Three lead capture methods for your website

Setting up a website for your business is a great first step to growing your online presence, building trust, and promoting your brand. The next key milestone is to make some money! In this article, we look at some different tactics you can use to capture interest from potential customers online.

Exit intent and crafted offers

If you’ve not heard of exit intent, it’s a method of showing website visitors a pop-up message when they are about to leave or exit. This is achieved through some code or a software plugin that triggers the message when their mouse pointer leaves the internet browser window. 

An exit offer could be a discount code, a piece of content, or anything that is intended to make the visitor do something before they leave. The most common action is asking them to supply their email address.

Screenshot of an exit-intent popup from HubSpot offering an option to subscribe to the marketing blog.
Exit-intent popup from HubSpot

Exit-intent is a contentious issue for marketers. Unfortunately, on many websites, it’s abused. It’s not uncommon to see multiple layers of them on certain websites, which bombard you when you leave. 

Used sparingly though, exit-intent offers can be helpful for your audience. For example, if you run an e-commerce site and someone is adding goods to their basket, if they go to leave, you could offer them a voucher for 10% off or free shipping. This simple gesture could be the difference between losing or closing the sale.

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Dedicated landing pages and lead magnets

The purpose of a landing page and lead magnet is straightforward; attract people to your product or service with an offer or helpful information in return for a sale or some details about them.

Using the example of selling a product, a landing page allows you to focus on key features and benefits. This then gives the person viewing the page a better understanding of what it is, how it works, and hopefully, why they need it! 

Ultimately, you’re looking to convert the visitor into a paying customer, or at least move them further down the marketing funnel. This could involve collecting their details in return for an e-book or other piece of content to help them with their decision. 

Illustration of the purchase funnel, going from Awareness to Opinion to Consideration to Preference to Purchase.
Purchase funnel from Wikipedia

Landing pages should be about providing value, but also controlling distraction. Your website may have a number of pages that will provide visitors with a wealth of information, but it will also have distractions like a navigation bar, perhaps videos, and all sorts of other things that could send visitors in numerous directions. When designing your landing page, you can dial down the distraction. This then helps focus attention on the page content and allows you to showcase your product or service in more detail.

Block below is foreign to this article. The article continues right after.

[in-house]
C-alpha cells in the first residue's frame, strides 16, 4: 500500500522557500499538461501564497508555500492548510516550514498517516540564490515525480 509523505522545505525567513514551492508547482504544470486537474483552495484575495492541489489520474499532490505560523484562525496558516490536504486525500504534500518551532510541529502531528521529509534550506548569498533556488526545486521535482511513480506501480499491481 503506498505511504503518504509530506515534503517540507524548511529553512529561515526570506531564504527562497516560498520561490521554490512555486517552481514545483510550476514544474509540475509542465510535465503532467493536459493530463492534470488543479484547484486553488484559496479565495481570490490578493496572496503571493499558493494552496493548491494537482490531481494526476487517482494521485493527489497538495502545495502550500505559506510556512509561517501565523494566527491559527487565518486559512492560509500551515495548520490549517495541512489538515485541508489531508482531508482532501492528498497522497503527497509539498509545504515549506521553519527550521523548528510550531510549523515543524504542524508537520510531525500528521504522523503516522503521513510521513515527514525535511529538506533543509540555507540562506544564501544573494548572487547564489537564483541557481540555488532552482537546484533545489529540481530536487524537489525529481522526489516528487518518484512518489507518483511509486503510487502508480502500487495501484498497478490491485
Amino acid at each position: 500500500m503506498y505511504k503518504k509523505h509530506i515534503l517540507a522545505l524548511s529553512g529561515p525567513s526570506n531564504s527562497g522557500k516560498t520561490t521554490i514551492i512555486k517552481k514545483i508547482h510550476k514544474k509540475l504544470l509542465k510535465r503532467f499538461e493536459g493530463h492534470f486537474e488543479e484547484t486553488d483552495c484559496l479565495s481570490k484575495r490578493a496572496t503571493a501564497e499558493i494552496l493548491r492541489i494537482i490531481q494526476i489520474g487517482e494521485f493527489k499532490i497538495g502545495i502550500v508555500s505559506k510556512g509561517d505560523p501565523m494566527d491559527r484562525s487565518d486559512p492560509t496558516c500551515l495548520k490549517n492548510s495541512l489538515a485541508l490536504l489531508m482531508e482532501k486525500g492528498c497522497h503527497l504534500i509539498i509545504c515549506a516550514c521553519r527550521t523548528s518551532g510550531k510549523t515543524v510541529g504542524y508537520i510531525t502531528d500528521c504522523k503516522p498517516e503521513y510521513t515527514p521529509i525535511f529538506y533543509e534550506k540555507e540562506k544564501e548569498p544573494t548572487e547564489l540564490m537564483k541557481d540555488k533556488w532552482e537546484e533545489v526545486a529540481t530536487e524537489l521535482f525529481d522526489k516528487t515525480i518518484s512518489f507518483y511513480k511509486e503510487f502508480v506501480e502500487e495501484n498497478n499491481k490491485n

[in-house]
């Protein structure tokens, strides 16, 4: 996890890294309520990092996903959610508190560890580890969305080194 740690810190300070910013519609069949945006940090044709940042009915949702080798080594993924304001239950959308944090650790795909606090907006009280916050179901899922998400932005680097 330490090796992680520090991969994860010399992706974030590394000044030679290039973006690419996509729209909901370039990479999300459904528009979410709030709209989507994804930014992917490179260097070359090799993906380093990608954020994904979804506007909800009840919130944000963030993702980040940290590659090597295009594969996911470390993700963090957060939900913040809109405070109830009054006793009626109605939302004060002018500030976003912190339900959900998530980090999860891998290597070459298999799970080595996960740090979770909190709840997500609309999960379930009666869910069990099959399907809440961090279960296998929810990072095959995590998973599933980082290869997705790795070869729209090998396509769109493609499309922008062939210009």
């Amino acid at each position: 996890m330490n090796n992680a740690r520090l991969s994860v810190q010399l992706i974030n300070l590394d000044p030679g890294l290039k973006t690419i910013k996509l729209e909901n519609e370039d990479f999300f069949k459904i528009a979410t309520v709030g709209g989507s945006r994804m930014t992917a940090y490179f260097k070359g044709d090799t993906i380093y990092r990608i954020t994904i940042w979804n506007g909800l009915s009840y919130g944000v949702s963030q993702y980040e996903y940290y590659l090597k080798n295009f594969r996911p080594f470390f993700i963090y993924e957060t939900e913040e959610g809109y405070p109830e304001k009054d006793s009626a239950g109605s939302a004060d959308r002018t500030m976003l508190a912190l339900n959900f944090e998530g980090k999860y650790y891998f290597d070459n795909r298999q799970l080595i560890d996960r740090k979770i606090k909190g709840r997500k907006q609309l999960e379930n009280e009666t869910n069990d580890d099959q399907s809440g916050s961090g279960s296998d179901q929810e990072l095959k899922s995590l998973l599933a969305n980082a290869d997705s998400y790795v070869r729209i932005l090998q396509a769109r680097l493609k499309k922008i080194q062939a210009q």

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Chatbots and conversational marketing

Visit most websites today and you’ll be greeted with a live chat pop-up in the bottom corner of your browser. What was once reserved for live support has now become a key part of the buying process. 

People are very used to chatting via instant messaging, like on social media. Typing and having a two-way conversation is, therefore, second nature. That’s what makes live chat software such a powerful tool for marketers.

There are plenty of solutions on the market to add live chat to your website. Some offer standard two-way chat. Others are more sophisticated and offer a bot feature, whereby you can program responses based on what a user types. Others have a mixture of the two to create a true 24/7 experience.

Screenshot of the chatbot window from
Chatbot from

Adding chat to your website is a great way to learn more about how people use it. You can get a feel for busy periods on your website, and of course, have some conversations! Being able to answer questions at the moment, whilst the visitor is active on your website, can produce some really great results compared to filling out a traditional contact form and waiting for your reply. Obviously, you need to be supervising the chat, but it’s worth experimenting.

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When thinking about lead capture, it’s important to remember that buyers hold all the power when it comes to purchasing. They’ll often conduct lots of research on their own, gathering information to reach a decision. If you, as the seller, can be there to answer questions and provide helpful information along the way, you’re in a great position to be there when they’re ready to buy. 

What lead capture methods work best for you? Let us know on Twitter, Facebook or LinkedIn.

(Featured image by Riccardo Annandale on Unsplash.)